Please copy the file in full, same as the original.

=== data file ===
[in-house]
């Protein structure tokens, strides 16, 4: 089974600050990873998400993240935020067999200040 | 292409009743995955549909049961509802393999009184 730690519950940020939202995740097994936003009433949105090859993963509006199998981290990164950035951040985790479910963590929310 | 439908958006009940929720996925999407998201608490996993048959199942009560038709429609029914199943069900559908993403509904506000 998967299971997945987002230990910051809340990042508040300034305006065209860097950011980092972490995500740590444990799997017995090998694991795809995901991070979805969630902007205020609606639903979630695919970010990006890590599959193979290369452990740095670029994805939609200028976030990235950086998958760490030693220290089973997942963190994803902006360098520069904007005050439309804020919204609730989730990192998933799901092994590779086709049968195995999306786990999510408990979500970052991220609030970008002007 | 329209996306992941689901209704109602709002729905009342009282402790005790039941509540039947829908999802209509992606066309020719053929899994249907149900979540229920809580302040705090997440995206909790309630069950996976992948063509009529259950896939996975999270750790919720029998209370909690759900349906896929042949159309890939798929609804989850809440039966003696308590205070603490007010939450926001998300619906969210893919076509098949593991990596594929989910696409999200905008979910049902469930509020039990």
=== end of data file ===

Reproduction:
[in-house]
């Protein structure tokens, strides 16, 4: 089974600050990873998400993240935020067999200040 | 292409009743995955549909049961509802393999009184 730690519950940020939202995740097994936003009433949105090859993963509006199998981290990164950035951040985790479910963590929310 | 439908958006009940929720996925999407998201608490996993048959199942009560038709429609029914199943069900559908993403509904506000 998967299971997945987002230990910051809340990042508040300034305006065209860097950011980092972490995500740590444990799997017995090998694991795809995901991070979805969630902007205020609606639903979630695919970010990006890590599959193979290369452990740095670029994805939609200028976030990235950086998958760490030693220290089973997942963190994803902006360098520069904007005050439309804020919204609730989730990192998933799901092994590779086709049968195995999306786990999510408990979500970052991220609030970008002007 | 329209996306992941689901209704109602709002729905009342009282402790005790039941509540039947829908999802209509992606066309020719053929899994249907149900979540229920809580302040705090997440995206909790309630069950996976992948063509009529259950896939996975999270750790919720029998209370909690759900349906896929042949159309890939798929609804989850809440039966003696308590205070603490007010939450926001998300619906969210893919076509098949593991990596594929989910696409999200905008979910049902469930509020039990």